typos

Reading Like a Reader Is More Fun Than Reading Like a Writer

Last week I posted about too many books and too little time. Today’s topic is the reading process itself.

Years ago, when I was young, there were two kinds of reading. The first one was obligatory reading, usually for school, later for college courses. It was done at a table or desk, with notebook and pen nearby. The second was reading for pleasure. Whether I read classics, trashy paperbacks, serious novels, children’s books, or nonfiction, I didn’t need to take notes or write book reports. This kind of reading was an escape from real life.

Now that I’m a writer, reading is complicated. Thanks to all the “how to write right” blog posts I’ve read, my brain is full of rules and admonishments, things writers should do and many they must never do. For example, overuse of dialogue tags other than “said.” I just read a book whose characters murmured, muttered, and growled way too much. Another had way too many backstory info-dumps. It’s hard to enjoy reading a book if I find myself editing it.

Writers notice things like typos and punctuation issues because they’re always fretting about them in their own writings. Casual readers looking for a diversion may ignore minor issues as long as the story (plot, characters, voice) is sufficiently compelling. That could be why some poorly written books get five star ratings and rave reviews. But readers who also write and publish have trained themselves to find misspelled words and awkwardly constructed sentences. Writers notice even minor problems, and not with delight.

So what does this tell writers? The story is more important than its vehicle, but a vehicle that sputters and stops will drive discerning readers away from the story. They are more likely to abandon it rather than get out and push.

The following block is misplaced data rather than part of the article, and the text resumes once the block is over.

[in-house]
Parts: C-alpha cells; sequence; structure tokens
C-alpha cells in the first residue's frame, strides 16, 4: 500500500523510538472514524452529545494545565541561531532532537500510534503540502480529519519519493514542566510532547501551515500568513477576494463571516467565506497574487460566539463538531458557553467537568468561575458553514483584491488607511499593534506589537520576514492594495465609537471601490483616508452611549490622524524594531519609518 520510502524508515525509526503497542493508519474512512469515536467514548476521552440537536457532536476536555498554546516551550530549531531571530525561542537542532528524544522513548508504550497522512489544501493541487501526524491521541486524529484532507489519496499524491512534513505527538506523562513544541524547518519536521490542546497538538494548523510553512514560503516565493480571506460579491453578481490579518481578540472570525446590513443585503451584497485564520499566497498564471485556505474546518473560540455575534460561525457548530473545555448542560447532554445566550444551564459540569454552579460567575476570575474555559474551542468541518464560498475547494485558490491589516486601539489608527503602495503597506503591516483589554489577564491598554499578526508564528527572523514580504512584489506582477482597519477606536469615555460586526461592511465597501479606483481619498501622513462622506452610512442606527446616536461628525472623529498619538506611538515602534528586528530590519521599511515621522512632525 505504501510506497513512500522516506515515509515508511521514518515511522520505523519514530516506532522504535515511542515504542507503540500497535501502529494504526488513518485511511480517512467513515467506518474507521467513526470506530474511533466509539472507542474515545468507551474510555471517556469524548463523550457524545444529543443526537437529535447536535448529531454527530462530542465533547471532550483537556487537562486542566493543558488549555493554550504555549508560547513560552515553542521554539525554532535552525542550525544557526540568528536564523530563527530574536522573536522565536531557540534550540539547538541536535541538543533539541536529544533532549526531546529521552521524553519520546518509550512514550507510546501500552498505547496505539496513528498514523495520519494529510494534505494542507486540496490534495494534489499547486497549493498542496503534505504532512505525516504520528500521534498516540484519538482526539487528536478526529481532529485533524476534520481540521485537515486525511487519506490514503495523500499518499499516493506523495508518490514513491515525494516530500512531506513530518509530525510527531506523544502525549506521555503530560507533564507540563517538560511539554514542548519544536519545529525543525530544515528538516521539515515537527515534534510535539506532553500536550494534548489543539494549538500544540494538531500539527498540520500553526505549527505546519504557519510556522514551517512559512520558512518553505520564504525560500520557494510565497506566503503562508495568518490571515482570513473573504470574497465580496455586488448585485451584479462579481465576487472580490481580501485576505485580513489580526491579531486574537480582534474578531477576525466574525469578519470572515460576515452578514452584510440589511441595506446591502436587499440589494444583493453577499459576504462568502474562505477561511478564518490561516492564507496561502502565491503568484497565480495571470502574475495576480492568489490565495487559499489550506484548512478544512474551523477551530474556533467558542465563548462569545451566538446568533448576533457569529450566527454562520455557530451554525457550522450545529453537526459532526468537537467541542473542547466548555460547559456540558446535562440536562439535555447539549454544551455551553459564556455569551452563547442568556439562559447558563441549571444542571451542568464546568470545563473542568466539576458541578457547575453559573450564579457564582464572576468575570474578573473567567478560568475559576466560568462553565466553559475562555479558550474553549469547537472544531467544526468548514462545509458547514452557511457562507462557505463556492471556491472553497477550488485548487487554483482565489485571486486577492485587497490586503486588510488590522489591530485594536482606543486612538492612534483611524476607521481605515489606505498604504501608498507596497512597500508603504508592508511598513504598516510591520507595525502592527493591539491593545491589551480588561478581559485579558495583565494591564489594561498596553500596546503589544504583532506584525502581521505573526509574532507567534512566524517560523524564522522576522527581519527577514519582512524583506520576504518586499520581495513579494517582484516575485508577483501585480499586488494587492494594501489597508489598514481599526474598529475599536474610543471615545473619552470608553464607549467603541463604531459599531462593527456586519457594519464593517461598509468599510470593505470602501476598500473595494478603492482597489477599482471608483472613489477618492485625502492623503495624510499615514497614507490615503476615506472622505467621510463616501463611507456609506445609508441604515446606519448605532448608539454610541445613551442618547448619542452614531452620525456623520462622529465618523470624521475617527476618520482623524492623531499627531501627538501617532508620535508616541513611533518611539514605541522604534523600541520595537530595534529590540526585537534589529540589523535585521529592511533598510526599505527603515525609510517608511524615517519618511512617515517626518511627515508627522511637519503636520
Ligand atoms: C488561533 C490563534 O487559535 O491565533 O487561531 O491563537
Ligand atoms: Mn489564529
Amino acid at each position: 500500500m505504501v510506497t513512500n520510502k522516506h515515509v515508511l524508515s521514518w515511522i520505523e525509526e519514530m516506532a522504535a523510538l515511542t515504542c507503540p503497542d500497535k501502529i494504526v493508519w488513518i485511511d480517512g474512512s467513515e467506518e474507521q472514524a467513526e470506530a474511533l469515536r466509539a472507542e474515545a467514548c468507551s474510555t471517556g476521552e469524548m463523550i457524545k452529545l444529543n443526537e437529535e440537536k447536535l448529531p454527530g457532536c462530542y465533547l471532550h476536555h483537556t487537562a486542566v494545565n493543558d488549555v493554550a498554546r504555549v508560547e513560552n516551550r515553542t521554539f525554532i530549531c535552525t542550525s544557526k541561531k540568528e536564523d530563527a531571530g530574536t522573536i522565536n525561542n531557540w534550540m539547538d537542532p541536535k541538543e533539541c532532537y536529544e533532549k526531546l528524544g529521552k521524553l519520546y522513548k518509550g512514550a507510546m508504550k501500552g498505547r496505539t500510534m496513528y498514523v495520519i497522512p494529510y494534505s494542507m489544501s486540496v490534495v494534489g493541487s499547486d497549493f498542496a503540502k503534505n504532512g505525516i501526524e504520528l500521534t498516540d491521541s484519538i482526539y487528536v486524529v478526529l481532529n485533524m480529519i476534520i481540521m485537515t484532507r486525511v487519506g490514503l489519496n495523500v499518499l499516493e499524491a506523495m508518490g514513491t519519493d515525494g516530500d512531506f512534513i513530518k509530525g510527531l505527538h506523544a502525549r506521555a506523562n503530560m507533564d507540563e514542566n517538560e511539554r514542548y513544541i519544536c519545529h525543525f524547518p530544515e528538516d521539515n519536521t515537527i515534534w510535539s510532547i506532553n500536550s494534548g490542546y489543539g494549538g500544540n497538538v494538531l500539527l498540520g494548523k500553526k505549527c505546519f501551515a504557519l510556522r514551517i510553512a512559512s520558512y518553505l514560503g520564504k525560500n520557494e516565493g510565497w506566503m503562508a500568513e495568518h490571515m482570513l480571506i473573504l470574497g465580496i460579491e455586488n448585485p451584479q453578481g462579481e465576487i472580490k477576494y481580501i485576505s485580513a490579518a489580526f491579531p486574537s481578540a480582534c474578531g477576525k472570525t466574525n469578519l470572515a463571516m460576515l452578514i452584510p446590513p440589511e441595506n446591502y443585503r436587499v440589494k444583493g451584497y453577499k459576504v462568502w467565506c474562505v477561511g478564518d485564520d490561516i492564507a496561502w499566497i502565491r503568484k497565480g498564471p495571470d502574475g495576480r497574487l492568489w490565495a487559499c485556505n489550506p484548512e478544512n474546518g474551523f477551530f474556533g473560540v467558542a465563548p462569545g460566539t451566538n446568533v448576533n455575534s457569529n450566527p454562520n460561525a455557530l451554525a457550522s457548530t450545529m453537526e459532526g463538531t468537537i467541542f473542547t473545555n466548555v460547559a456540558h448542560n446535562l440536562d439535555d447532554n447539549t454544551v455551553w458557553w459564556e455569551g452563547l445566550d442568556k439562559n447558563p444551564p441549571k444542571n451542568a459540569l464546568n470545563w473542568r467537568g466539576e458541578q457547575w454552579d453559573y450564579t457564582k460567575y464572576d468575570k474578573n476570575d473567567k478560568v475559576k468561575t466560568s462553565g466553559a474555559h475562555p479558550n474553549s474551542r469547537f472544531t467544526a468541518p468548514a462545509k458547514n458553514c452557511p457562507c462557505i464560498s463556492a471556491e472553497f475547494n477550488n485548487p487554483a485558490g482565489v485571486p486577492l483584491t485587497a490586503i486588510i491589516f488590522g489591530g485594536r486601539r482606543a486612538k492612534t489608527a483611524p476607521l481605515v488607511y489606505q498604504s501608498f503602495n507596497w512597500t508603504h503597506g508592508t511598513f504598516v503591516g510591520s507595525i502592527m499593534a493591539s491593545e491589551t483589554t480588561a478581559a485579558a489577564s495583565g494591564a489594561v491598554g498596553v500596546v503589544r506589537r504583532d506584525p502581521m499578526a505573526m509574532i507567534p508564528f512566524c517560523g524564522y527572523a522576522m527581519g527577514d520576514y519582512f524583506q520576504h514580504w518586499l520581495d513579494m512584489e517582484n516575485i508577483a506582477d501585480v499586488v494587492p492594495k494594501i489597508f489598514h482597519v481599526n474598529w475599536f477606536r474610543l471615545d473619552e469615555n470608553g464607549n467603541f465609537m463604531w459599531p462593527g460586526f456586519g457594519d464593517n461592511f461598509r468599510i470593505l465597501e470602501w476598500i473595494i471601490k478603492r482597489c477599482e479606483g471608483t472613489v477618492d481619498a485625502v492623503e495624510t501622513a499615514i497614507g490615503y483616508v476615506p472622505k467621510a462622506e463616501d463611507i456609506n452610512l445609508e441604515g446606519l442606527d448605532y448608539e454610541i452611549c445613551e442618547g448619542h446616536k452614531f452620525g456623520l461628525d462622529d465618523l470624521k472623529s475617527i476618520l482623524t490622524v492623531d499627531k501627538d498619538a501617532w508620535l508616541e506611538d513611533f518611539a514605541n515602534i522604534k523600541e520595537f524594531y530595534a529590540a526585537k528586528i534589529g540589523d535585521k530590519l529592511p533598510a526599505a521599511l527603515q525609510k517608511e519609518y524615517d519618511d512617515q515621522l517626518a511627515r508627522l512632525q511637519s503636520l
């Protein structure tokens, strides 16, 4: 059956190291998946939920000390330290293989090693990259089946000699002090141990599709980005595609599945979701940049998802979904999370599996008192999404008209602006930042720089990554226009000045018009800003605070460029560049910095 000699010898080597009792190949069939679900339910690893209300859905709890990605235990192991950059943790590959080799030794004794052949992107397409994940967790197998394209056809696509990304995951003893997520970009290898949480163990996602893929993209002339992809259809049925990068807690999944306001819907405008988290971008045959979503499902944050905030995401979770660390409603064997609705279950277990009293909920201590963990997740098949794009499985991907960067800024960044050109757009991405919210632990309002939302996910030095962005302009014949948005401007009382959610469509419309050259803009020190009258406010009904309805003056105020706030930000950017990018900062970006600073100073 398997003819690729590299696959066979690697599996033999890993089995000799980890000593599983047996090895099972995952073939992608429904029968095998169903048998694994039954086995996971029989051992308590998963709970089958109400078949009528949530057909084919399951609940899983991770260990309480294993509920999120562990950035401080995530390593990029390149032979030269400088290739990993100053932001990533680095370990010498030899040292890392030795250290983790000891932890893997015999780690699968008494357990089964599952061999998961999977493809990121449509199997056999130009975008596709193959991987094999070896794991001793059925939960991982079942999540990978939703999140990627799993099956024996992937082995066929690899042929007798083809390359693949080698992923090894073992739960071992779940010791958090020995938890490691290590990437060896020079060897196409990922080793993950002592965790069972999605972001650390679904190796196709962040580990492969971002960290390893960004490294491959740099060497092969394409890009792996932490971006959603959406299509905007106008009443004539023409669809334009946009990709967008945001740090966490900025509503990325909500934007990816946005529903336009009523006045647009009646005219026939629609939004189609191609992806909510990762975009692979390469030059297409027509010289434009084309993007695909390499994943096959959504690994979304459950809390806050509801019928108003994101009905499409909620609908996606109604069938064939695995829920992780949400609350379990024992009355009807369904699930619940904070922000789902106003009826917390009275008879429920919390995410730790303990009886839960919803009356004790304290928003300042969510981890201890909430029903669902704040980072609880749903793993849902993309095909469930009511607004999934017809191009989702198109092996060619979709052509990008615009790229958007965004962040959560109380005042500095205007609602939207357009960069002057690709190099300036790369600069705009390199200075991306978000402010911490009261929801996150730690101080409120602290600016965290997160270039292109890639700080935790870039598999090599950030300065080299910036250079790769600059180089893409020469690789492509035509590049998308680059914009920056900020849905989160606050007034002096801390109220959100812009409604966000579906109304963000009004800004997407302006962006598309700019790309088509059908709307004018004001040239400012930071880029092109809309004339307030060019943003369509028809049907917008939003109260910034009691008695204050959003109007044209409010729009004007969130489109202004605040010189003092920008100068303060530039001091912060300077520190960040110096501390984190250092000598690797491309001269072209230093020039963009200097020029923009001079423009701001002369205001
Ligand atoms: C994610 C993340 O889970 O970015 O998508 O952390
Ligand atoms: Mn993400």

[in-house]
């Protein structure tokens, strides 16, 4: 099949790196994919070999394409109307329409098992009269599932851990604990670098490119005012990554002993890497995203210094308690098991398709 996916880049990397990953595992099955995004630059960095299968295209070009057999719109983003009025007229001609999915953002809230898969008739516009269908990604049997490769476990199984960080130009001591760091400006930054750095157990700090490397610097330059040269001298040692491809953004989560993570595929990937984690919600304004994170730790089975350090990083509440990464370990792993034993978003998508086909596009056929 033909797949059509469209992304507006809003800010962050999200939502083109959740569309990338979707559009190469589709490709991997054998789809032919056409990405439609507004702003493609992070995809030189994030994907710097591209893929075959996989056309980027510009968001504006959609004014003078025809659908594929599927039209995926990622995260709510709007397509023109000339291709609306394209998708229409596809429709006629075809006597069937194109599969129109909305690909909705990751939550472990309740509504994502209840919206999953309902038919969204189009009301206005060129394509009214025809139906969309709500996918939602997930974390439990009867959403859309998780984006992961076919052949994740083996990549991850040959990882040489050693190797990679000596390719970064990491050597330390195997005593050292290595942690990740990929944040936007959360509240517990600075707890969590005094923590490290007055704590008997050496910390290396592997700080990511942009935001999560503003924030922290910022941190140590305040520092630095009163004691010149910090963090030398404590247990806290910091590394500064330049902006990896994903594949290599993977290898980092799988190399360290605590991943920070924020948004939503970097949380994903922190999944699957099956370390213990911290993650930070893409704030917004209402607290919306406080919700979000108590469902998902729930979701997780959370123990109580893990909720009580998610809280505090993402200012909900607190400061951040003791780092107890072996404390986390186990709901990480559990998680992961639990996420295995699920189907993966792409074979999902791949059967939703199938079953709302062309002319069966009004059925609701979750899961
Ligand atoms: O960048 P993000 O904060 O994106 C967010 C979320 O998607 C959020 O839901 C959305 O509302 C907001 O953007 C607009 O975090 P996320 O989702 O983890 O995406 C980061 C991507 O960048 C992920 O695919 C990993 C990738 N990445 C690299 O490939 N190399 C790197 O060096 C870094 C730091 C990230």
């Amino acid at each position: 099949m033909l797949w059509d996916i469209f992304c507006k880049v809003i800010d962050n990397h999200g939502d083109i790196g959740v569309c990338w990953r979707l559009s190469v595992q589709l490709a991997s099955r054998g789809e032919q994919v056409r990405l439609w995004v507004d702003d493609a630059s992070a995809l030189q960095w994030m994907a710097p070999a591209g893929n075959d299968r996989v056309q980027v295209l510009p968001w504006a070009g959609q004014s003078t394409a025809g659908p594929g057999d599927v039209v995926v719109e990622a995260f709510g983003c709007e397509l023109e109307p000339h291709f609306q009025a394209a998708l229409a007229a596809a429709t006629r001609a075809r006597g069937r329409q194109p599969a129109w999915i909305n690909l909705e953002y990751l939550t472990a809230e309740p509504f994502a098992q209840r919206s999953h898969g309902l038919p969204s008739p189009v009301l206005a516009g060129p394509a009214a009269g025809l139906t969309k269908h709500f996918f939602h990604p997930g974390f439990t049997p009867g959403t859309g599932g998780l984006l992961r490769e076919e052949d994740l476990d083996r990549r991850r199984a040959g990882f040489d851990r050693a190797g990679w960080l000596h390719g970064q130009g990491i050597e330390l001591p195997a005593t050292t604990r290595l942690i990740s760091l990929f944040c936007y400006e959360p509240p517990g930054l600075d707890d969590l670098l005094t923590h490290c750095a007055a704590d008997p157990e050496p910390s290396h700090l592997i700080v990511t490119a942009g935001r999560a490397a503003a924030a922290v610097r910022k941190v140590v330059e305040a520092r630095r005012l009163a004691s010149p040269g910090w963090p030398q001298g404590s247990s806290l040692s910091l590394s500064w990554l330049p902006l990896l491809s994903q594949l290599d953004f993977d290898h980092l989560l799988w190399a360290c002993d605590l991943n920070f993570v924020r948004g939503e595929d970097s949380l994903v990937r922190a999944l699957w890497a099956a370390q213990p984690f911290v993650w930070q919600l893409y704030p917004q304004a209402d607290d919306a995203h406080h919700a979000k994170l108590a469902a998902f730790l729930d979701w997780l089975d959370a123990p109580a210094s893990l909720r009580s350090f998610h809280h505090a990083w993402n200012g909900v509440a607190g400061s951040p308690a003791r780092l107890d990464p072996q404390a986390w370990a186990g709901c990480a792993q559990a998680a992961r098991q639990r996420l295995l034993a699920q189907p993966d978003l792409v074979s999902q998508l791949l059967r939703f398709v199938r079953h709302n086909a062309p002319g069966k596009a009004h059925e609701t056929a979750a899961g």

Then there’s the matter of reviews. I know how hard it is for self-published authors to accumulate reviews. I read a lot of indie authors, so therefore feel obliged to post reviews of their books, especially the ones I enjoy. But that means I can’t just let the narrative wash over me while I’m reading. If I intend to write a decent review, I have to remember details. Sometimes I even make a few notes. This reading experience looks more like work than escape.

Reviewing like a writer — is that good or bad? Maybe the person that wrote the book would appreciate reviews containing the kind of feedback they get from a critique group or editor. But then again, maybe not. The book has been written and published, after all. At that stage, all its author wants to know is whether readers like it or not. They may not appreciate another writer telling them what characters should have been removed or which darlings needed killing.

Sometimes I wish I could switch off “writer mode” when I’m reading for pleasure. On the other hand, that’s why it’s so important for published writing to be error-free. Writers, let’s give one another a frictionless, snag-free reading experience!

So, fellow bloggers (and writers): do you notice things like typos and other violations of writing rules when you’re reading for fun? Do you take the time to review the books you read? Do you see your TBR list as a source of delight or another job?

Missing the “B”

Have a close look at these two images and see if you can spot a significant difference between them.

The Nexus corrected

Image #1

 

The Nexus

Image #2

OK, the title and the author’s name are a lighter colour in #1, but that isn’t it. No, it’s the typo in the subtitle. “A portal to the Herert West Series.” A typo on a cover image! A cover image designed by the author herself, i.e., moi.

AAARGH!